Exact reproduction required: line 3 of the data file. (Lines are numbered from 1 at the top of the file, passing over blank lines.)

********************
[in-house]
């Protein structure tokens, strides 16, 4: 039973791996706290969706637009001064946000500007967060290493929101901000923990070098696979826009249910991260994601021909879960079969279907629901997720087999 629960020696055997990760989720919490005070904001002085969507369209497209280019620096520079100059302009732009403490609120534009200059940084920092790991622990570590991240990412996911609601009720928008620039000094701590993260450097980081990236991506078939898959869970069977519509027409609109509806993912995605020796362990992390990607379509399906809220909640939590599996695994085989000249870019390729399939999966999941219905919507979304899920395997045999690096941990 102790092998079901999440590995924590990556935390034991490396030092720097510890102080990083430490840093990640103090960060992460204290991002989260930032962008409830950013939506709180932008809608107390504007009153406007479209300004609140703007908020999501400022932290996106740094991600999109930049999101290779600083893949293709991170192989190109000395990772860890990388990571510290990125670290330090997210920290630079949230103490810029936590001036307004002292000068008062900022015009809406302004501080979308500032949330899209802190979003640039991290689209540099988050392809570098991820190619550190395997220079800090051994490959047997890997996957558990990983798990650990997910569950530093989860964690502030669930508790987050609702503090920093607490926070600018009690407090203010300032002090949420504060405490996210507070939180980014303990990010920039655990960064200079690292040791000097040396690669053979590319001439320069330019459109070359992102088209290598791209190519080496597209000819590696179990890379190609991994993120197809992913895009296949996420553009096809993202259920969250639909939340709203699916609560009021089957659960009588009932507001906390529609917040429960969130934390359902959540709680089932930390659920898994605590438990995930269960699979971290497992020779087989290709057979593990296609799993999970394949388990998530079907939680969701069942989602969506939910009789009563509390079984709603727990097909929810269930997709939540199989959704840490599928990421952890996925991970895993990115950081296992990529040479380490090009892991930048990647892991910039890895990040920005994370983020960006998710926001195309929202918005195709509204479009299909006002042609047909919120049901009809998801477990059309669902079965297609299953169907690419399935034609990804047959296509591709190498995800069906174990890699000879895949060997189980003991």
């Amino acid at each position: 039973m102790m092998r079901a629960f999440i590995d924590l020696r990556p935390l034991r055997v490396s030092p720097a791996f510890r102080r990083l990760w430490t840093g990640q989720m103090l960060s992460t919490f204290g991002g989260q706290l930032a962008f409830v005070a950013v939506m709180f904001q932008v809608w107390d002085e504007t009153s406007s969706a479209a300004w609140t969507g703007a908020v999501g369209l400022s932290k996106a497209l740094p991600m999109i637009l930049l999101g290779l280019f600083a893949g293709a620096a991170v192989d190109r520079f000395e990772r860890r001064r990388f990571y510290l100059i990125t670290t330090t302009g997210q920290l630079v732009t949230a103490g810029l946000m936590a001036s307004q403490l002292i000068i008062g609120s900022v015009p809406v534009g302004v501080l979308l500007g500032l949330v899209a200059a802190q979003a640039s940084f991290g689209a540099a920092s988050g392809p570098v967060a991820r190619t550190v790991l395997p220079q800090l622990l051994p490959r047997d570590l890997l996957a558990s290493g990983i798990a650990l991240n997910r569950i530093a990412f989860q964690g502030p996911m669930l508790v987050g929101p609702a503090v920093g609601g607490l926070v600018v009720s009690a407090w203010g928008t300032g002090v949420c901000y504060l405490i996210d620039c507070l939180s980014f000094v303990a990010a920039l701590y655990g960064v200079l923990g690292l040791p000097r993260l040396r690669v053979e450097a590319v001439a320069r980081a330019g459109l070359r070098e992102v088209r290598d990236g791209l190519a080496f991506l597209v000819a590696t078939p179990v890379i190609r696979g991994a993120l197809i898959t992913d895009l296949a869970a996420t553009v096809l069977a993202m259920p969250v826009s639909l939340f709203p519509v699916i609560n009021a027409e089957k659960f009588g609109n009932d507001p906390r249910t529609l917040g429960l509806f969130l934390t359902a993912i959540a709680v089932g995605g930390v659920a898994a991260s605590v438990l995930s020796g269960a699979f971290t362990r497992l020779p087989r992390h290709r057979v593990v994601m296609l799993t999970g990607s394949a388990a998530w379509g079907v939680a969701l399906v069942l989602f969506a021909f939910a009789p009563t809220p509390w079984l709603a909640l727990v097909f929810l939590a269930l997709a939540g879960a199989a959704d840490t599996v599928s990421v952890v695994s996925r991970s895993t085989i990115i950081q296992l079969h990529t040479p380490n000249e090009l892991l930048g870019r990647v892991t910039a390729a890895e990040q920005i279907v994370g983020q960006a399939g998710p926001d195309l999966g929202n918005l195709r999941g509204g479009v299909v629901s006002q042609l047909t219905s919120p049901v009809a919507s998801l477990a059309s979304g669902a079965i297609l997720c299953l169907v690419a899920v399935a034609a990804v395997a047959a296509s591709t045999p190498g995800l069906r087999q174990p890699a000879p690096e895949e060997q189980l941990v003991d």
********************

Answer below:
């Amino acid at each position: 039973m102790m092998r079901a629960f999440i590995d924590l020696r990556p935390l034991r055997v490396s030092p720097a791996f510890r102080r990083l990760w430490t840093g990640q989720m103090l960060s992460t919490f204290g991002g989260q706290l930032a962008f409830v005070a950013v939506m709180f904001q932008v809608w107390d002085e504007t009153s406007s969706a479209a300004w609140t969507g703007a908020v999501g369209l400022s932290k996106a497209l740094p991600m999109i637009l930049l999101g290779l280019f600083a893949g293709a620096a991170v192989d190109r520079f000395e990772r860890r001064r990388f990571y510290l100059i990125t670290t330090t302009g997210q920290l630079v732009t949230a103490g810029l946000m936590a001036s307004q403490l002292i000068i008062g609120s900022v015009p809406v534009g302004v501080l979308l500007g500032l949330v899209a200059a802190q979003a640039s940084f991290g689209a540099a920092s988050g392809p570098v967060a991820r190619t550190v790991l395997p220079q800090l622990l051994p490959r047997d570590l890997l996957a558990s290493g990983i798990a650990l991240n997910r569950i530093a990412f989860q964690g502030p996911m669930l508790v987050g929101p609702a503090v920093g609601g607490l926070v600018v009720s009690a407090w203010g928008t300032g002090v949420c901000y504060l405490i996210d620039c507070l939180s980014f000094v303990a990010a920039l701590y655990g960064v200079l923990g690292l040791p000097r993260l040396r690669v053979e450097a590319v001439a320069r980081a330019g459109l070359r070098e992102v088209r290598d990236g791209l190519a080496f991506l597209v000819a590696t078939p179990v890379i190609r696979g991994a993120l197809i898959t992913d895009l296949a869970a996420t553009v096809l069977a993202m259920p969250v826009s639909l939340f709203p519509v699916i609560n009021a027409e089957k659960f009588g609109n009932d507001p906390r249910t529609l917040g429960l509806f969130l934390t359902a993912i959540a709680v089932g995605g930390v659920a898994a991260s605590v438990l995930s020796g269960a699979f971290t362990r497992l020779p087989r992390h290709r057979v593990v994601m296609l799993t999970g990607s394949a388990a998530w379509g079907v939680a969701l399906v069942l989602f969506a021909f939910a009789p009563t809220p509390w079984l709603a909640l727990v097909f929810l939590a269930l997709a939540g879960a199989a959704d840490t599996v599928s990421v952890v695994s996925r991970s895993t085989i990115i950081q296992l079969h990529t040479p380490n000249e090009l892991l930048g870019r990647v892991t910039a390729a890895e990040q920005i279907v994370g983020q960006a399939g998710p926001d195309l999966g929202n918005l195709r999941g509204g479009v299909v629901s006002q042609l047909t219905s919120p049901v009809a919507s998801l477990a059309s979304g669902a079965i297609l997720c299953l169907v690419a899920v399935a034609a990804v395997a047959a296509s591709t045999p190498g995800l069906r087999q174990p890699a000879p690096e895949e060997q189980l941990v003991d």